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At the heart of general practice since 1960

GPs are urged to be more suspicious of each other

The academic who uncovered the scale of Harold Shipman's crimes has called for far stricter checks on GPs' clinical performance and for GPs to trust each other less.

In a report for the Shipman Inquiry, Professor Richard Baker, director of the Clinical Governance Research and

Development unit at the

University of Leicester, laun-ched an attack on GP appraisal and revalidation.

The report, Monitoring, proposed wholesale changes in assessment of GPs and argued the GMC's revalidation plans 'would not deserve public confidence' unless they could detect another Shipman.

Professor Baker also said GP appraisal 'cannot be regarded as a searching assessment of competence or performance' and should not be the basis for revalidation.

He called for an additional system on top of appraisal and revalidation to monitor GPs' clinical performance and for lay people to watch GP consultations as part of appraisal.

His report, which informs the fourth stage of the Shipman Inquiry, argued GPs must trust each other less to ensure poor-performing colleagues are uncovered.

It also proposes a central register of all complaints against GPs, closer monitoring of GPs' records and for PCOs to investigate practices that do not refer many complaints.

GPs warned the proposals would be a knee-jerk reaction that would demoralise the profession.

GPC negotiator Dr Laurence Buckman said the recommendations were inappropriate: 'GPs won't tolerate being policed in this way. It's demoralising.'

In evidence to the Shipman Inquiry last week, GPC chair Dr John Chisholm said appraisal evidence was not enough on its own for revalidation, but warned against extra bureaucracy.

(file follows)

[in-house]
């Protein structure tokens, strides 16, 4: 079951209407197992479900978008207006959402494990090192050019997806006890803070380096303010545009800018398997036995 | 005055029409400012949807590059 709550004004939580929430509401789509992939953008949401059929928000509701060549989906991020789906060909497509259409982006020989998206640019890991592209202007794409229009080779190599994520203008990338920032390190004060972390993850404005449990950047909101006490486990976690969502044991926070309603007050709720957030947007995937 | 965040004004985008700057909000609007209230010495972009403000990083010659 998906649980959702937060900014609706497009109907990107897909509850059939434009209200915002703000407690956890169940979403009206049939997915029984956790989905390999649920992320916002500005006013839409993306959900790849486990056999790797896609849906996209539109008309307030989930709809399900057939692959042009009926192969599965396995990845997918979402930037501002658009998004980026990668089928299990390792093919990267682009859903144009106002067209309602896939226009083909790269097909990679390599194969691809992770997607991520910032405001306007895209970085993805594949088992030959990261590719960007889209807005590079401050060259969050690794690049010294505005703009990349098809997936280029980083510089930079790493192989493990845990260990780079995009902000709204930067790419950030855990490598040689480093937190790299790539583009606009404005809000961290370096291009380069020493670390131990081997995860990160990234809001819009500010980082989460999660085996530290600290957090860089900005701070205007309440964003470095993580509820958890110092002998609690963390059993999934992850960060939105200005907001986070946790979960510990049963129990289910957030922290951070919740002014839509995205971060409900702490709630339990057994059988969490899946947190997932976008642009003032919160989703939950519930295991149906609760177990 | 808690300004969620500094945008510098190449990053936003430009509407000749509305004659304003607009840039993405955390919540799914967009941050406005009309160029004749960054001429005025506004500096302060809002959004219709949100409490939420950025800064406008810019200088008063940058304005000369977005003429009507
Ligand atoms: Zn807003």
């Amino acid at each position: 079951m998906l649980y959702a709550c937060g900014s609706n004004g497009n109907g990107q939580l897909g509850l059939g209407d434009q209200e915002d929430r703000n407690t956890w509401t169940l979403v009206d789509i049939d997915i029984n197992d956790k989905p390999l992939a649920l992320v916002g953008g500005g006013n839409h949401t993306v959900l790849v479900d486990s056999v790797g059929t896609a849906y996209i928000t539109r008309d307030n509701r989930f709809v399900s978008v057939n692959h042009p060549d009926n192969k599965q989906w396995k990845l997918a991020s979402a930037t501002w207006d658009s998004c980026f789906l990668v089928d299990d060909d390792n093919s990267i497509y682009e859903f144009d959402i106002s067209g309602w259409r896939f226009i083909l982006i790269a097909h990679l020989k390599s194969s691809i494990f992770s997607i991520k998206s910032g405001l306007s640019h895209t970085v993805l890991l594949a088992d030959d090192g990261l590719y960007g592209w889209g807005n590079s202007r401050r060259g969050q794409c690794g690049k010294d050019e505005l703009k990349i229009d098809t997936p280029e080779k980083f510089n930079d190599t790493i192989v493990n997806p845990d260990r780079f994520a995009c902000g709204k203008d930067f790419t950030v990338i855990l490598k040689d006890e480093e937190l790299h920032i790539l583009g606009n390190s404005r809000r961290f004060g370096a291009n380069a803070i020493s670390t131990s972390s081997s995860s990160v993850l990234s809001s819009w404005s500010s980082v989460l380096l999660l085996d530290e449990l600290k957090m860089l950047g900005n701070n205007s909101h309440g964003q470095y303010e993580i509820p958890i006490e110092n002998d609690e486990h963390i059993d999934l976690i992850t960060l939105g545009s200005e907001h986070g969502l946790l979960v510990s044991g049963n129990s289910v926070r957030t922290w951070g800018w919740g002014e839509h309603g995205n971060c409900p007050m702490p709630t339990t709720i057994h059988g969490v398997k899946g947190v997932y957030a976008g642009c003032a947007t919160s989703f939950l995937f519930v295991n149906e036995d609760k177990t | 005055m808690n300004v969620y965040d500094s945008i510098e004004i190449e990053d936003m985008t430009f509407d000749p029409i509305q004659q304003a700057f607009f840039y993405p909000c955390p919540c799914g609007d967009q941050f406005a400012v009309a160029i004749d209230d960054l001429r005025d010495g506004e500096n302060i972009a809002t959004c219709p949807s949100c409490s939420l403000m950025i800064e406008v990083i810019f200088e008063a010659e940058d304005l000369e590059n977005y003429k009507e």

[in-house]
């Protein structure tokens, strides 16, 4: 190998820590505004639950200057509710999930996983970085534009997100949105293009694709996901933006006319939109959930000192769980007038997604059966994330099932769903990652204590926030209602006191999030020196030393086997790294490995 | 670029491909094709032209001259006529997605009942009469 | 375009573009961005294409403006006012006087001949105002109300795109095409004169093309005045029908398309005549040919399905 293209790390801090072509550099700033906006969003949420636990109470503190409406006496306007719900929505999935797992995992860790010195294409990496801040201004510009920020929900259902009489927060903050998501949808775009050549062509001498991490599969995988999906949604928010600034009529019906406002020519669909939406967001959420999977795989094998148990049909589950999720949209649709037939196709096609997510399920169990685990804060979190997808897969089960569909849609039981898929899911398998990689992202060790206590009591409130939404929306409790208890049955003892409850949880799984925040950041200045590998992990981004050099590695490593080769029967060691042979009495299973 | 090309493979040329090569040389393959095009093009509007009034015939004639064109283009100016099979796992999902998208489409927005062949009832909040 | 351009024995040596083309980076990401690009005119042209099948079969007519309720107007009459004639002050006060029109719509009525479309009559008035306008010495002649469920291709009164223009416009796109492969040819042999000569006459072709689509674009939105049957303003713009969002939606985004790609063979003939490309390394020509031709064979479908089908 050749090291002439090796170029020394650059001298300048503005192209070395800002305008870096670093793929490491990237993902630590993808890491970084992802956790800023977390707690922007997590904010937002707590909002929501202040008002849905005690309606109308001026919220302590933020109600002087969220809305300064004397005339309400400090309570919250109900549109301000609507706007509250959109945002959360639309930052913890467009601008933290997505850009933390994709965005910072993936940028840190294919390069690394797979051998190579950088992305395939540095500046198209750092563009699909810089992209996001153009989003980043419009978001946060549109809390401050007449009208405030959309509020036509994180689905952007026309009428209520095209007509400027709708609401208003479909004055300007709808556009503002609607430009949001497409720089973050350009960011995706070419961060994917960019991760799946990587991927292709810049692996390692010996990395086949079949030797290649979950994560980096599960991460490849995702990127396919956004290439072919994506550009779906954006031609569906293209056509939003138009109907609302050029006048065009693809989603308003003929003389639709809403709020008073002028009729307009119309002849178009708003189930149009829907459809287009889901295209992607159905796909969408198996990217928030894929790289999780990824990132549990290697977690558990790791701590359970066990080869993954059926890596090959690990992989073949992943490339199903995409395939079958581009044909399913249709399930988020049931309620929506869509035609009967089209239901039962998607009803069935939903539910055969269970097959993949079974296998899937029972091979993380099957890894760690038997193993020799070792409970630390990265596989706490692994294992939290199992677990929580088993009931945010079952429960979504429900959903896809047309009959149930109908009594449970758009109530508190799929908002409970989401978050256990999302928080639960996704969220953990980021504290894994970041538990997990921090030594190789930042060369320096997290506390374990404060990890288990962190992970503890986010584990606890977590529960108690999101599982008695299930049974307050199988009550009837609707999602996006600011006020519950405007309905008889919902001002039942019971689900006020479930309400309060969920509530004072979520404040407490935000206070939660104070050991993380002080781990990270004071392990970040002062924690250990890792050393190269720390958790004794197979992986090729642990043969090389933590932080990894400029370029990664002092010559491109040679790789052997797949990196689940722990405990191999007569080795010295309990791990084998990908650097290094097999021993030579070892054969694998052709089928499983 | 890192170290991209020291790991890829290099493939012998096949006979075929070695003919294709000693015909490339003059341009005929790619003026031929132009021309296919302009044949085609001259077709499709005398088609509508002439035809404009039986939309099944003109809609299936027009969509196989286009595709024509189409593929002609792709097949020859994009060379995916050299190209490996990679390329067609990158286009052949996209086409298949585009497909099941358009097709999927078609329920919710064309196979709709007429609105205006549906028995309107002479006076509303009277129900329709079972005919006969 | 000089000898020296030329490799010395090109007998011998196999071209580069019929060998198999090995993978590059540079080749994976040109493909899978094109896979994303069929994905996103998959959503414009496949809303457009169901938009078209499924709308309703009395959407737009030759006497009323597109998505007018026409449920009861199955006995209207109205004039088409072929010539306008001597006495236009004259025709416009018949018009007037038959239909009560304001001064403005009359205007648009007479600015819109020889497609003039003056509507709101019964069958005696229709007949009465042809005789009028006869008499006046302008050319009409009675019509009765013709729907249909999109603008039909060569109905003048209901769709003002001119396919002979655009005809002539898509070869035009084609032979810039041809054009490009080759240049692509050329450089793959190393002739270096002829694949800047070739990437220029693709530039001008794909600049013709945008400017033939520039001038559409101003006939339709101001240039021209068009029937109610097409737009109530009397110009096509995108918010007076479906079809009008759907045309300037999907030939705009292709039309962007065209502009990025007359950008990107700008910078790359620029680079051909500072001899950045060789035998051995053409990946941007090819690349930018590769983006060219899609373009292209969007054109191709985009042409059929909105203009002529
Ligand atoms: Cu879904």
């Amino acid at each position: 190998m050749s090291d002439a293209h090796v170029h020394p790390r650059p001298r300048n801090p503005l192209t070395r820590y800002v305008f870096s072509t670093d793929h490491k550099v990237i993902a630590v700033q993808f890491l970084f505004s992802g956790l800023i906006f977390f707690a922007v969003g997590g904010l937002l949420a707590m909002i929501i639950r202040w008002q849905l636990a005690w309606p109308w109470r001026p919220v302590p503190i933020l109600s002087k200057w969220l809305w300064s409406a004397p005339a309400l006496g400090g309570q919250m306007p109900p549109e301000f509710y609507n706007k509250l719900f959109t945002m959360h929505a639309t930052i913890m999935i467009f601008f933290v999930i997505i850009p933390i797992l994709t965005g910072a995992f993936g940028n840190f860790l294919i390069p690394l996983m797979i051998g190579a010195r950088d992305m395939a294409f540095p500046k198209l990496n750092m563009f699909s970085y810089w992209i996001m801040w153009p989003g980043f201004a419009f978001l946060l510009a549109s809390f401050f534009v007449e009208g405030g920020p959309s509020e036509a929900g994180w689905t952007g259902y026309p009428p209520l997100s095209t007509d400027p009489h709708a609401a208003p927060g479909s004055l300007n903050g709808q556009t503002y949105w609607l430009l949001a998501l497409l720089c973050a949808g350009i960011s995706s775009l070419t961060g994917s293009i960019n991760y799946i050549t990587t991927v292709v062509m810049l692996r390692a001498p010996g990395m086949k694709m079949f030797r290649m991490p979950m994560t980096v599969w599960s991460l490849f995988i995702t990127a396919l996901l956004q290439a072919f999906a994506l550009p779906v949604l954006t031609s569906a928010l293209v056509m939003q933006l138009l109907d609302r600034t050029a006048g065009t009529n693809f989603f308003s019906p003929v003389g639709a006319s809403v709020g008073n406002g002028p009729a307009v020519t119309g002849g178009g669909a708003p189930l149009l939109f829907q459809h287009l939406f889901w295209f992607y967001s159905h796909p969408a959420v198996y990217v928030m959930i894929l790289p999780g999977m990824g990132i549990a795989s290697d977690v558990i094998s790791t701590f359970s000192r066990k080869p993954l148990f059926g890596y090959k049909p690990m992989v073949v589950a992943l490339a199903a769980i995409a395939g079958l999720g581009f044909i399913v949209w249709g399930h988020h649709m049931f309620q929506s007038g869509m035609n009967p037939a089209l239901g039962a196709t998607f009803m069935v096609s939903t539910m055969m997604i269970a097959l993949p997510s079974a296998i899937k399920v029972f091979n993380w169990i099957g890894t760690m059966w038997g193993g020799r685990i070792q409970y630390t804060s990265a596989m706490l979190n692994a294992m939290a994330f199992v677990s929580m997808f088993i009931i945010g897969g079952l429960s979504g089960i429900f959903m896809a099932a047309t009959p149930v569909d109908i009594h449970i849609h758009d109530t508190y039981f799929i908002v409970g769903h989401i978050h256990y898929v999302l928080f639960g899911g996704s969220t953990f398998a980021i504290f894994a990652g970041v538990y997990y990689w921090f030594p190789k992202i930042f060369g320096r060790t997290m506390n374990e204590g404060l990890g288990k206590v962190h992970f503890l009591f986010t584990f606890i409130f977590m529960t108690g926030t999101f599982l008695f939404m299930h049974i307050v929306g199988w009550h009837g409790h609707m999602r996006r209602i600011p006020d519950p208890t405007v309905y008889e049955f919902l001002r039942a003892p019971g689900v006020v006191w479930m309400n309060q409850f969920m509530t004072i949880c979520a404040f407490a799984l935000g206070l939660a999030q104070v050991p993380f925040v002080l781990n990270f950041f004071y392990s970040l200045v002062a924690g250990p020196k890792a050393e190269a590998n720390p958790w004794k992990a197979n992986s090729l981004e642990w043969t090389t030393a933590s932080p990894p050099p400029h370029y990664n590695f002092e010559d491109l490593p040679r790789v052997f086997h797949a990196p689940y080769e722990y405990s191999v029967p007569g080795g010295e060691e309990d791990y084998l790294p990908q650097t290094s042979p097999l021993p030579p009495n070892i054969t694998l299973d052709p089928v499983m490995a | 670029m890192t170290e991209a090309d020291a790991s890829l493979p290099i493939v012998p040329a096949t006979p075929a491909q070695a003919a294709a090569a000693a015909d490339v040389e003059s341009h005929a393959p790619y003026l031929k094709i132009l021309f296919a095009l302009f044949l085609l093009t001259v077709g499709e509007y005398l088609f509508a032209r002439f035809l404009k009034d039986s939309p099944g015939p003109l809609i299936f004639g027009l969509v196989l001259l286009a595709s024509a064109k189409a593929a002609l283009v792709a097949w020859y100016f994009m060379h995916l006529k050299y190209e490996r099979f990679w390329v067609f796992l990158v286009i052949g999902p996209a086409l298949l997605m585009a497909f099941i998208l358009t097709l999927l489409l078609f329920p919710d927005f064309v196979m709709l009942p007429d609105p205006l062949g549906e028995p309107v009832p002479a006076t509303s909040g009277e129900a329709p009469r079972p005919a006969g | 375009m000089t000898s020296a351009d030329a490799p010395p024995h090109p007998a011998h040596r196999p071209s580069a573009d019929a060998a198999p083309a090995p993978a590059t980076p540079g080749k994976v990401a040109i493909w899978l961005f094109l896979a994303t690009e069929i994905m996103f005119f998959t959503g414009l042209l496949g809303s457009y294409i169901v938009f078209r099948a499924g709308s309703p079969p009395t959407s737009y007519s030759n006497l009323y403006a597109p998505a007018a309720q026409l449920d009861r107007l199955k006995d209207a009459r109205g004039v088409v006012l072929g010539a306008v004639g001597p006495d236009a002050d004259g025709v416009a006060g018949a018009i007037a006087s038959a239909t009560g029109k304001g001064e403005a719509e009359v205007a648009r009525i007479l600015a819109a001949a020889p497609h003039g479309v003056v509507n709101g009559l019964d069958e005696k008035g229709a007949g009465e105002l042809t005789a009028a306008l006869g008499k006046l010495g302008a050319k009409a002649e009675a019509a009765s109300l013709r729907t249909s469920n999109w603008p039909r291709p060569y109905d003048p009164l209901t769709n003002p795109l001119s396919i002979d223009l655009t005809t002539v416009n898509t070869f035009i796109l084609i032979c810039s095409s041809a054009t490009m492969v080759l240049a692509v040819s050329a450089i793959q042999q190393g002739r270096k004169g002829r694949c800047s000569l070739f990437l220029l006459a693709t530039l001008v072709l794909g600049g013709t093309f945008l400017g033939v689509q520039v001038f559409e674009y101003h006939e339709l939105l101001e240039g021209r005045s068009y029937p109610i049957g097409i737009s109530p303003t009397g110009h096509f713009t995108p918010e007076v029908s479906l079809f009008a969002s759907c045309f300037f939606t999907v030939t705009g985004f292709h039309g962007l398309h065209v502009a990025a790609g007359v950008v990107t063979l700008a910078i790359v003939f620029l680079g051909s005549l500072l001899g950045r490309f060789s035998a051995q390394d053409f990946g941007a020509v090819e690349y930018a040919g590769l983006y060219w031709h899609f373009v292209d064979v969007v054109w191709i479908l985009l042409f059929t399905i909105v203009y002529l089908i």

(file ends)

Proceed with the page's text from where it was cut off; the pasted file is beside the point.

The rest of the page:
But Dr Chisholm added revalidation and appraisal were 'not the tools to prevent a recurrence of the Shipman tragedy'.

Some of Professor Baker's

recommendations:

lAppraisal and revalidation should include more objective performance reviews and checks of a sample of dead patients' records.

lNurses should be trained to screen patient records and refer those causing concern.

lCHI, NPSA and NCAA are not robust enough to detect poor-performing GPs.

lPCOs should investigate practices that report few compla;ints

lGPs and defence bodies should tell PCTs about convictions, pending civil cases and report deaths in the practice.

lA central register of complaints should be kept, possibly by the NCAA.

lGPs should be more willing to discuss treatment options with patients, rather than acting 'paternally' and telling them what is going to happen.

lGPs should not always trust each others' explanations for unusual events.

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